Mick Brown, Mary Finnigan, and Rob Hogendoorn discuss the rise and fall of Sogyal Rinpoche

Written by Rob Hogendoorn

To mark the launch of the revised and updated second edition of Sex and Violence in Tibetan Buddhism: The Rise and Fall of Sogyal Rinpoche (Jorvik Press, 2021), British writer Mick Brown (Daily Telegraph, Telegraph Magazine) recently interviewed its authors, Mary Finnigan and Rob Hogendoorn. A video of that conversation is now available online.

Among other things, their hour-long meeting on Zoom focussed on Sogyal Lakar’s (supposed) credentials as a Tibetan Buddhist Lama and the cult-like workings of Rigpa, the international organization he founded in 1979.

Also, Brown, Finnigan, and Hogendoorn talked about the decades-long impunity Sogyal enjoyed—he died in hiding in Thailand in 2019—while he abandoned himself to sexual abuse and violent assaults. The unresolved tension in positions taken by this Lama’s remaining devotees was discussed as well.

Lively discussions

Specific input by various participants in the Zoom meeting led to a lively discussion of the accountability of Tibetan Lamas—including the fourteenth Dalai Lama—for their continued endorsement and support of Sogyal and Rigpa in the face of credible allegations of criminal behaviour.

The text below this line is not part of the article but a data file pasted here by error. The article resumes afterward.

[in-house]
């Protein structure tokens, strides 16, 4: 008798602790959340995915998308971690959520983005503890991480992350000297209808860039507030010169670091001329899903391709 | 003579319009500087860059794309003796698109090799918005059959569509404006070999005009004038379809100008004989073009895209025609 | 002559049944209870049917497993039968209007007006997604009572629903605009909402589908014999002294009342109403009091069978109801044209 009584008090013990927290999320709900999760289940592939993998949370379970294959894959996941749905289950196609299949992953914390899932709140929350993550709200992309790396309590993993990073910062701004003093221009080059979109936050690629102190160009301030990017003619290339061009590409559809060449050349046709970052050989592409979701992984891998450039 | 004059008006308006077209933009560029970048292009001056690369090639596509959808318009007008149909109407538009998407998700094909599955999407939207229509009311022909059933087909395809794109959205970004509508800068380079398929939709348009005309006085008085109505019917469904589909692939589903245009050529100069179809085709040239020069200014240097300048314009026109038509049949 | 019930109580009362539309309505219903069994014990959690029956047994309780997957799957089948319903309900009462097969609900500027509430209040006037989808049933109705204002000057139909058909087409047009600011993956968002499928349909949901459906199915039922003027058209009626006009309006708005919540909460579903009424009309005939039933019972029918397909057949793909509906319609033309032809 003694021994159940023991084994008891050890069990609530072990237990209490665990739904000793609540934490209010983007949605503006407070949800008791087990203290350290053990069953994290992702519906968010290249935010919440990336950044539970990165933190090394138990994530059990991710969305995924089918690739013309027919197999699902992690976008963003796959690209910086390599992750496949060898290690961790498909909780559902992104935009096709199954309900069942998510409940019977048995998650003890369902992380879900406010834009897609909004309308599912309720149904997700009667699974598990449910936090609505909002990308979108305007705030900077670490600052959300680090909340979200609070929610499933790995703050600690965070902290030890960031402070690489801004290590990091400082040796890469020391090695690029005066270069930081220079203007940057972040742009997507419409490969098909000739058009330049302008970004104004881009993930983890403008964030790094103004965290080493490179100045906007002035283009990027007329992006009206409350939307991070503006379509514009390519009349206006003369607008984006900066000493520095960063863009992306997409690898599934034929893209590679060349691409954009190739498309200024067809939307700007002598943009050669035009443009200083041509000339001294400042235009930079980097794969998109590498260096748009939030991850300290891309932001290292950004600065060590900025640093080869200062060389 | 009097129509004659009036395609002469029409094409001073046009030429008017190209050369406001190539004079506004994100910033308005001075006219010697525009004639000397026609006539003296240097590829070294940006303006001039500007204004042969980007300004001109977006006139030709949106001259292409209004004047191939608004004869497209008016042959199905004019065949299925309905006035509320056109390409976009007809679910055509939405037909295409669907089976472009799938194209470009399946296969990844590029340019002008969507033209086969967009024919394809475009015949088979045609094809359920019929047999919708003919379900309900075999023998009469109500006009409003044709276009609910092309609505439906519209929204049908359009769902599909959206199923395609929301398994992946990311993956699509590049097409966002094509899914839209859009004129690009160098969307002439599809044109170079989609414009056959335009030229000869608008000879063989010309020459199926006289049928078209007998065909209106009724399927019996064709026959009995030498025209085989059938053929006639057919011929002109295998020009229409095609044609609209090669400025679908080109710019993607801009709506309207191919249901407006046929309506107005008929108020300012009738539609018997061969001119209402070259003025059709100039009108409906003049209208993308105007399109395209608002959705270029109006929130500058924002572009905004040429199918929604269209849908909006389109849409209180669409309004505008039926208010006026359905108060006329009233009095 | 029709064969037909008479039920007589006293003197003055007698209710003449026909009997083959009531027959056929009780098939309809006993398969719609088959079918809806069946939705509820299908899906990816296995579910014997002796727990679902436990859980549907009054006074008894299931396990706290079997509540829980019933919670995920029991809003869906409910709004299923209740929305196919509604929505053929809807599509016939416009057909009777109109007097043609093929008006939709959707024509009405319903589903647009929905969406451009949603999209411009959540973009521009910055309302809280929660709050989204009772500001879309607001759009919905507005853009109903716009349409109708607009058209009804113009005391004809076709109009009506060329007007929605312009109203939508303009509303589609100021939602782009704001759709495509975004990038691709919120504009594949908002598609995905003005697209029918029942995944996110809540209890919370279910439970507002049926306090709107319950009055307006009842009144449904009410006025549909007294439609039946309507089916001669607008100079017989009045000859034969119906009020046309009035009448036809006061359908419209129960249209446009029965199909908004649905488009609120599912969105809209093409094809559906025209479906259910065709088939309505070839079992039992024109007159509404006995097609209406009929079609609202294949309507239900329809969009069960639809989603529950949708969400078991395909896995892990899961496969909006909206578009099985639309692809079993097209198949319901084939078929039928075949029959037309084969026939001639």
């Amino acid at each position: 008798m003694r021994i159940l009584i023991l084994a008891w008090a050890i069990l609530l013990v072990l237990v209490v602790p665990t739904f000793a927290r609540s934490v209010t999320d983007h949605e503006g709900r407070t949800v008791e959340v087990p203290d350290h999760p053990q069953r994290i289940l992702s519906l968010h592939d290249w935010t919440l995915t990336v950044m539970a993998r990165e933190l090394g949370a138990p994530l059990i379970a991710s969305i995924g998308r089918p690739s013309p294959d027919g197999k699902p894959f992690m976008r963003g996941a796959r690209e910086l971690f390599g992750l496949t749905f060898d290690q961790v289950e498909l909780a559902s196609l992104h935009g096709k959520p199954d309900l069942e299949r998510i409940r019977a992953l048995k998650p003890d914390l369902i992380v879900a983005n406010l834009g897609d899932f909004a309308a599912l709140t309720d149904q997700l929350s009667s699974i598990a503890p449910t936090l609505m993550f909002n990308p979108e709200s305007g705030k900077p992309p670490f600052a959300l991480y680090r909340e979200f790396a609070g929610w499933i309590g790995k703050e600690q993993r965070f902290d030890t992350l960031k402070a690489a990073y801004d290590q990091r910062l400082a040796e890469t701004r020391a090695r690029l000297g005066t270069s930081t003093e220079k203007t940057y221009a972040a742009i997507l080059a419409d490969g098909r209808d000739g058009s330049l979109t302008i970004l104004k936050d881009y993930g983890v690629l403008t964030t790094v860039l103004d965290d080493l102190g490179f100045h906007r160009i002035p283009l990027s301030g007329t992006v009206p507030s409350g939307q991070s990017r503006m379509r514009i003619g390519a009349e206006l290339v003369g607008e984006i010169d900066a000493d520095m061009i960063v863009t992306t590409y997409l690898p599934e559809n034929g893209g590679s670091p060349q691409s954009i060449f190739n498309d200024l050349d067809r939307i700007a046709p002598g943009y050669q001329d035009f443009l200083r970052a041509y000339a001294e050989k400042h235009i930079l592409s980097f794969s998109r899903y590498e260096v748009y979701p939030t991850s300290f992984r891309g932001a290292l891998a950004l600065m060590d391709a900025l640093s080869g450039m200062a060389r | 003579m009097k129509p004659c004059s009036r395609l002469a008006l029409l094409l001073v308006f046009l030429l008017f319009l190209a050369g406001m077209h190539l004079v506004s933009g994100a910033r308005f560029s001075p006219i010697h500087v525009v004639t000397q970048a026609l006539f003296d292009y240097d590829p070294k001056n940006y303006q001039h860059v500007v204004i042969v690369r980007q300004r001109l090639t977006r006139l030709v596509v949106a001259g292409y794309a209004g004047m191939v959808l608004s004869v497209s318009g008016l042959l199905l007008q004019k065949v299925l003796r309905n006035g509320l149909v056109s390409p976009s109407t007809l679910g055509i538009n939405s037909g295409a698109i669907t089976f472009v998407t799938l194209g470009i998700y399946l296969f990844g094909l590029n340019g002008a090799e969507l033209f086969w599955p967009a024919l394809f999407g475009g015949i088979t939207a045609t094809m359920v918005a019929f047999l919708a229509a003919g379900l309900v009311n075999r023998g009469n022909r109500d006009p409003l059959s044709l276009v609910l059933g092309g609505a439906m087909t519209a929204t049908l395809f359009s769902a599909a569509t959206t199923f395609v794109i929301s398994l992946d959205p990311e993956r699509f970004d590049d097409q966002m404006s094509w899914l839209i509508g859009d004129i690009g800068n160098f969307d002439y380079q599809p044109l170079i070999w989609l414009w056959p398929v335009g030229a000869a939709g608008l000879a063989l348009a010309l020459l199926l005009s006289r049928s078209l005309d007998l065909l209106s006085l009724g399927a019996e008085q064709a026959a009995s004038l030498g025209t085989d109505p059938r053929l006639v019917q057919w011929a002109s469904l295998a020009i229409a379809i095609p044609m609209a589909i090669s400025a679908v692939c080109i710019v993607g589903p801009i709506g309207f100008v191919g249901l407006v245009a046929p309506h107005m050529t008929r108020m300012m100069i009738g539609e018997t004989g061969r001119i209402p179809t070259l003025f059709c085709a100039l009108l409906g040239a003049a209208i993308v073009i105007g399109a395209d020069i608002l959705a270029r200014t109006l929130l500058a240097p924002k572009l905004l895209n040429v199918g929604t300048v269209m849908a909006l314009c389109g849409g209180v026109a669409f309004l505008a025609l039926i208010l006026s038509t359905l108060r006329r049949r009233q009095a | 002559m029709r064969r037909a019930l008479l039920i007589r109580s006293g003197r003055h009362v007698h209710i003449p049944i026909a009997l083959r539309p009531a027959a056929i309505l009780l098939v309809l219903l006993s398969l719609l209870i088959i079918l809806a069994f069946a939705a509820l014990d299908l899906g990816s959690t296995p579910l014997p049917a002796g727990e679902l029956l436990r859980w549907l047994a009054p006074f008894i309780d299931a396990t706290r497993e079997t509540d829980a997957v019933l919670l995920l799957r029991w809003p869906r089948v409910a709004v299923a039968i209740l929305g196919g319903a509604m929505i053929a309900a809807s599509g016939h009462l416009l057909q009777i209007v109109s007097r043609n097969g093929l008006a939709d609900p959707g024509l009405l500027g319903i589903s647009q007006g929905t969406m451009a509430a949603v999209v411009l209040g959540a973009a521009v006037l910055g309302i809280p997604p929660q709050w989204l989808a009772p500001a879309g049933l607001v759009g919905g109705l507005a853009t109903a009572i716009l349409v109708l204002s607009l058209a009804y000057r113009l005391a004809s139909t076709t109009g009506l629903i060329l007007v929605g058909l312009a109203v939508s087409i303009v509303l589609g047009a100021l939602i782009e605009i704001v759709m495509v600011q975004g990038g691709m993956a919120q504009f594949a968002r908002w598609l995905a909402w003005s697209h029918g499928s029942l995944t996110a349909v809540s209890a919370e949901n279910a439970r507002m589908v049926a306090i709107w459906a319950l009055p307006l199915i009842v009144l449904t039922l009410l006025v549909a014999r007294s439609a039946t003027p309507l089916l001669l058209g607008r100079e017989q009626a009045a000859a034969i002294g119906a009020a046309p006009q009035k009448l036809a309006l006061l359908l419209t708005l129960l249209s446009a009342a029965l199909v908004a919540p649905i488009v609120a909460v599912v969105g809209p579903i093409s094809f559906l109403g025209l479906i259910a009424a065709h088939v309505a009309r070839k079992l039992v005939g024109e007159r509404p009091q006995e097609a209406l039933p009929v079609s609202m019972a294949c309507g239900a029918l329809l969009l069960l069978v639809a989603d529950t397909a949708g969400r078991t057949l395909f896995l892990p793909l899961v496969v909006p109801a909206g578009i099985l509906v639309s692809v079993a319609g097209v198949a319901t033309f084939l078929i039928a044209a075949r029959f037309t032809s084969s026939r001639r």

An equally animated exchange on the (in)compatibility of the Tibetan Buddhist tantric tradition—commonly called Vajrayana—with the #MeToo-era and the viability of the (supposed) practice of ‘crazy wisdom’ in 21st century liberal democracies and Tibet under Chinese rule brought the session to a close.

Video now available

A video of the entire Zoom meeting, which was recorded with the informed consent of the participants, can now be watched online. The revised and updated version of Sex and Violence in Tibetan Buddhism: The Rise and Fall of Sogyal Rinpoche is available through online resellers and Jorvik Press.

This Zoom meeting was introduced and facilitated by Chantal Cooke of Panpathic Communications. As she mentions in her introduction, be advised that the discussion could contain triggers that cause victims and survivors of sexual and other abuses acute distress.

About the author

Rob Hogendoorn

Investigative reporter and academic researcher Rob Hogendoorn (b. 1964) began researching the reception of Buddhism in Western society and culture in the early 1990s. His modus operandi remained the same ever since: independent, inquisitive and provocative.